I’m really not a fan of the term “guilty pleasures.” It implies that we should feel bad about the things that feel good.
The idea that things that feel good are bad for us has caused enough secrecy, suffering, and guilt.
I think it’s time for us to own what feels good as good for us.
Why? Because pleasure releases a molecule in the body called nitric oxide, which actually improves our health by signaling our cells to do things like increase our blood flow. (I learned all about this from my mom, Dr. Christiane Northrup, who wrote extensively about this science in her book The Secret Pleasures of Menopause. It applies to us all, women and men, no matter our age.)
When we consciously pursue pleasure, we reduce stress. When we reduce stress, our body can hang out in rest-and-restore land instead of fight-or-flight.
The pursuit of pleasure, therefore, must be part of your health regimen.
Dr. Mario Martinez did a study of over 700 healthy centenarians (people over 100 years old) around the world to see what they had in common. There were 5 key health-giving characteristics that they all shared.
The one that stuck out to me most was that they indulged in daily rituals of pleasure like savoring a glass of wine, a cigar, a brownie, or a small scotch.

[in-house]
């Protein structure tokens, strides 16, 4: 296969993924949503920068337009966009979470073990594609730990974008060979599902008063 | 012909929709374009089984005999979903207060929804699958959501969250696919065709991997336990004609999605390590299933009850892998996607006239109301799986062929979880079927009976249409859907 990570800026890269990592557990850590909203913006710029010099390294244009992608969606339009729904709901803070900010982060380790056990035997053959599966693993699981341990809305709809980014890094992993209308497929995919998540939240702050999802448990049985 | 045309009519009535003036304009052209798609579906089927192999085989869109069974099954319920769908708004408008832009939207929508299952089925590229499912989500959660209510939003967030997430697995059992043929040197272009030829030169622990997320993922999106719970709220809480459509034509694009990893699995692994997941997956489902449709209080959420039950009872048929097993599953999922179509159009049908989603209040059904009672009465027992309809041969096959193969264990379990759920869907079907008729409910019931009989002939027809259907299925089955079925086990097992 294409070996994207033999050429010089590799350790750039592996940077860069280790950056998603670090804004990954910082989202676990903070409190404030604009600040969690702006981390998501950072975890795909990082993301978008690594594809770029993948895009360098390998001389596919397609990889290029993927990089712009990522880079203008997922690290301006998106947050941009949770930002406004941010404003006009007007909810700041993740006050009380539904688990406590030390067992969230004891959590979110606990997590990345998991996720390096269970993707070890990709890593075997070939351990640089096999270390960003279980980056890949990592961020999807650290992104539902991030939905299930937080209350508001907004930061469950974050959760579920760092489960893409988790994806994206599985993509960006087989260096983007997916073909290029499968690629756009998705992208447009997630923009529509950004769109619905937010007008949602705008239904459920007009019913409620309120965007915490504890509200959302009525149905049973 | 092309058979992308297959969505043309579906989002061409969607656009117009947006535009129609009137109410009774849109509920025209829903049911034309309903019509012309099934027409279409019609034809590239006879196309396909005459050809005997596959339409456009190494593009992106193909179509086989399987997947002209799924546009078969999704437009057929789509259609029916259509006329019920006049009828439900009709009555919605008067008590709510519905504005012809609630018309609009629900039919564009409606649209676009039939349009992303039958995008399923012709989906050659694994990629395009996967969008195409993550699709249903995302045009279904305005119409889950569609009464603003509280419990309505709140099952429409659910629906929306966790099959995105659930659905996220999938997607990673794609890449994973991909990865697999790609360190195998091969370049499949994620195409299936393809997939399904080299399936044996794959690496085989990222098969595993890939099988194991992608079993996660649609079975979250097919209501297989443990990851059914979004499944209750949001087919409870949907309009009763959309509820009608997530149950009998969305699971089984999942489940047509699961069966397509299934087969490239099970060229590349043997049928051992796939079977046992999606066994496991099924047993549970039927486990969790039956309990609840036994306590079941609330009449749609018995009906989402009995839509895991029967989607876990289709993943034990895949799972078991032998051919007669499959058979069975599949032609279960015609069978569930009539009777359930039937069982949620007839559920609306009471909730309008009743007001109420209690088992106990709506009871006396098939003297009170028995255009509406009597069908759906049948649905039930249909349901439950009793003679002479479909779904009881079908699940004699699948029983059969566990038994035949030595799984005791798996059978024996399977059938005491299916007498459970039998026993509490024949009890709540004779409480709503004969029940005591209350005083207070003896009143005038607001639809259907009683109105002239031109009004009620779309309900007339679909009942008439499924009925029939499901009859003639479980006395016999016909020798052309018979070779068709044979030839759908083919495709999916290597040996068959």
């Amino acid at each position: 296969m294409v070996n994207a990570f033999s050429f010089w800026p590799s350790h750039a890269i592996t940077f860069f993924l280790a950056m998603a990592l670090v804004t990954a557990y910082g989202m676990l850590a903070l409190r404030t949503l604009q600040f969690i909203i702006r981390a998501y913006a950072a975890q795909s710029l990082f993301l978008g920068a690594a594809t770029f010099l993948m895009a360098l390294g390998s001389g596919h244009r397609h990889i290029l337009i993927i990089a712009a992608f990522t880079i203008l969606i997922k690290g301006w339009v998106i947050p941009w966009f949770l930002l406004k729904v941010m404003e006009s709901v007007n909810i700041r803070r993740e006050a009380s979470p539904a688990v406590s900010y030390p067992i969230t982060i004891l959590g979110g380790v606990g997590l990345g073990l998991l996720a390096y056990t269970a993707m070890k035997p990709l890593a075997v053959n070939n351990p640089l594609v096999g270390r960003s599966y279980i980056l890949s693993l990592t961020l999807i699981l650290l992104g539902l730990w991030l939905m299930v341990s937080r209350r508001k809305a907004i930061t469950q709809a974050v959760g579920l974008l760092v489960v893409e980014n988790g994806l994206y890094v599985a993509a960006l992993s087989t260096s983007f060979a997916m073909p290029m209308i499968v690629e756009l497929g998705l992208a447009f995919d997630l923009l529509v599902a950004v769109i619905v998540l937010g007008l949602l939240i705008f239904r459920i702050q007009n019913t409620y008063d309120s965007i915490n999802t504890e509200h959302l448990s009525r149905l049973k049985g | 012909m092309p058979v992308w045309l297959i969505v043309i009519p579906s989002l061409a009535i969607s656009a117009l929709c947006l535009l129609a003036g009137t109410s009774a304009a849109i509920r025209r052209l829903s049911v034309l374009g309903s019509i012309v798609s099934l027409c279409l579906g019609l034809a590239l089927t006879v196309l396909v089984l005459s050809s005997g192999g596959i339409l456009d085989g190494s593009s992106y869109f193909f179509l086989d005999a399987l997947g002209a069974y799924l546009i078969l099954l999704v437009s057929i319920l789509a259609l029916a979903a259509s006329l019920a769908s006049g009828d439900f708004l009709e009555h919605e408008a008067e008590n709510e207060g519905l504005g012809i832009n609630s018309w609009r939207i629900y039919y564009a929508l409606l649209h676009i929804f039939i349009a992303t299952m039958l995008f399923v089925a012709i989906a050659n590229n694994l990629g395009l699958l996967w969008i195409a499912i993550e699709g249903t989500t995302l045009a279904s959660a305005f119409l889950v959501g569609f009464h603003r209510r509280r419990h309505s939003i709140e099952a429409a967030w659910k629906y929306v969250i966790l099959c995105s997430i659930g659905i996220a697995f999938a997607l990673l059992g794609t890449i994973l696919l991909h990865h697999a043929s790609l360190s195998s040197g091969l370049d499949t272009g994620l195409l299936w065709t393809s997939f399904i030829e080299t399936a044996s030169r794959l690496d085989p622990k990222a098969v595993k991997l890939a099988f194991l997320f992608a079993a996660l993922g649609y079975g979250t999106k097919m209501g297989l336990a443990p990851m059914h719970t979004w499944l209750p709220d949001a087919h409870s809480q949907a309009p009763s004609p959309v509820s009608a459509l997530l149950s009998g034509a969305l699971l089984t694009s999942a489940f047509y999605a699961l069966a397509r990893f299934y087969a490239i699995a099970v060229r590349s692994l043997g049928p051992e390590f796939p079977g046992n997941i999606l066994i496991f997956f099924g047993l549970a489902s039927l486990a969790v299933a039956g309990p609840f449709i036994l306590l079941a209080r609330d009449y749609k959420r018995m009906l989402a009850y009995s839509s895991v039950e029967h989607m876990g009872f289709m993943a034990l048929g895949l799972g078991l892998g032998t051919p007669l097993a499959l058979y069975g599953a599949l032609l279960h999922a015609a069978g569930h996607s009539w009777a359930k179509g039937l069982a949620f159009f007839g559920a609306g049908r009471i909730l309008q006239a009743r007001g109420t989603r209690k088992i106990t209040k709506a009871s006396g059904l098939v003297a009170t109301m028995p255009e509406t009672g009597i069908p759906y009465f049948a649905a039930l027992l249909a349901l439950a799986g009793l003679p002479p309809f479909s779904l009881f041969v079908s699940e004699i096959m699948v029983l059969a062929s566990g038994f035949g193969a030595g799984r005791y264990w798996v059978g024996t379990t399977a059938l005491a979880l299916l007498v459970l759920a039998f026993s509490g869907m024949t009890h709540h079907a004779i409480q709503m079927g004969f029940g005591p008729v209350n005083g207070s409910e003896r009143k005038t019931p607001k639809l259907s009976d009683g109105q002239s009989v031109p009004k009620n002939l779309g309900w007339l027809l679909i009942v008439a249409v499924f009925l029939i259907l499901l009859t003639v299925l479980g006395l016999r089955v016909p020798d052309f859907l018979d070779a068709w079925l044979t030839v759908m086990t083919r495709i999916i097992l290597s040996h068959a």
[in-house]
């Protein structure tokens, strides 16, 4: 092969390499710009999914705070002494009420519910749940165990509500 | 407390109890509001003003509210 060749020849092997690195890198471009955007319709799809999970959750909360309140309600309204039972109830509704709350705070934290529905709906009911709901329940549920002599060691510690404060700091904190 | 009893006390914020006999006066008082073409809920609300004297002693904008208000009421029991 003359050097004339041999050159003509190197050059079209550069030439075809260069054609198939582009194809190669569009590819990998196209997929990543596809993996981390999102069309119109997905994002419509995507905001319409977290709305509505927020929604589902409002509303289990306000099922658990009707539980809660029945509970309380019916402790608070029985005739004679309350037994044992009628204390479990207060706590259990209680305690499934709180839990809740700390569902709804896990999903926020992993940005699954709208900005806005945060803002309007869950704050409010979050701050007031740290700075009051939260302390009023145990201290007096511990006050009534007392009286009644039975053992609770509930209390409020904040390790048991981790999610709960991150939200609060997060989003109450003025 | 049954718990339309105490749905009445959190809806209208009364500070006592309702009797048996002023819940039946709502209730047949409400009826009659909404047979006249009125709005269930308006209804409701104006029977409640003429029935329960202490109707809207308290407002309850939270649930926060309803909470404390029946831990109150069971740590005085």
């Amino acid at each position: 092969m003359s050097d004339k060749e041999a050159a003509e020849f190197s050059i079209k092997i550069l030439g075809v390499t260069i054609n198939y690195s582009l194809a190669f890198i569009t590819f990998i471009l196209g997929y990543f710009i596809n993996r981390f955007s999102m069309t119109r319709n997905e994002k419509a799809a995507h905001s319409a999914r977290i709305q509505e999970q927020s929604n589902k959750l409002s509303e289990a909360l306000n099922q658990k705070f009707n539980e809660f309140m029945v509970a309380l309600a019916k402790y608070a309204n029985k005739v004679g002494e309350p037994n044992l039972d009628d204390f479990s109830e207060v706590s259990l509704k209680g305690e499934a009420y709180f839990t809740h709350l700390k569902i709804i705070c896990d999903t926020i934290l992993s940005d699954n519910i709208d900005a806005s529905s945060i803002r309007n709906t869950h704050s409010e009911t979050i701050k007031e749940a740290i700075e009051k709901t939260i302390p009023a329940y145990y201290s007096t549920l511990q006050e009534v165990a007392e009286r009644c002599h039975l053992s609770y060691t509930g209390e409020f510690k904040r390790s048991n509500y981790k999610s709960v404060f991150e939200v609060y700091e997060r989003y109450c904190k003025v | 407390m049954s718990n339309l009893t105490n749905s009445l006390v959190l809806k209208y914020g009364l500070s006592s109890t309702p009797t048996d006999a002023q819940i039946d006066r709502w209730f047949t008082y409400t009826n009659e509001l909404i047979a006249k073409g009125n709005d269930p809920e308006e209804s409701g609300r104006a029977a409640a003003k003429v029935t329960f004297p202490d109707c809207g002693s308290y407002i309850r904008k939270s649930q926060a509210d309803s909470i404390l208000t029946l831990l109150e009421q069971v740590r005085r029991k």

All of these indulgences would be pegged a “guilty pleasure.” But Dr. Martinez found that these rituals of pleasure were actually contributing to their health instead of depleting it.
Let’s be clear, these healthy centenarians were not binge drinking and blacking out, stuffing themselves into a food coma, or chain smoking.
Mindless indulgence depletes our vitality. But mindful pleasure enhances it.
So what have you dubbed your “guilty pleasures?” Might it be time to reframe them and drop the guilt?
I bet if we stopped feeling guilty for pleasure and were brave enough to shine light on what brings us pleasure instead of hiding it, we’d be more mindful about it.
Instead of needing two chocolate bars to fulfill our craving, being present to the pleasure of a square or two would do it.
Instead of drinking so much that we can’t remember last night, we could slowly savor one small premium glass of whisky to ensure we remember every last drop.
I bet if we honored our pleasures instead of feeling guilty about them they wouldn’t turn into compulsions.
Honor what brings you pleasure.
Indulge in it with your full presence.
Stop calling things guilty pleasures and embrace that there’s no need to feel bad about feeling good.
Owning your pleasures mindfully may just help you live healthily past the age of one hundred. And even if it doesn’t, you’ll make the most out of the years you’ve got. And that’s what it’s all about anyway.
What are you ready to give up as a “guilty pleasure” to allow it to simply be a pleasure? What rituals of savoring do you enjoy or would you like to enjoy? Let me know in the comments!
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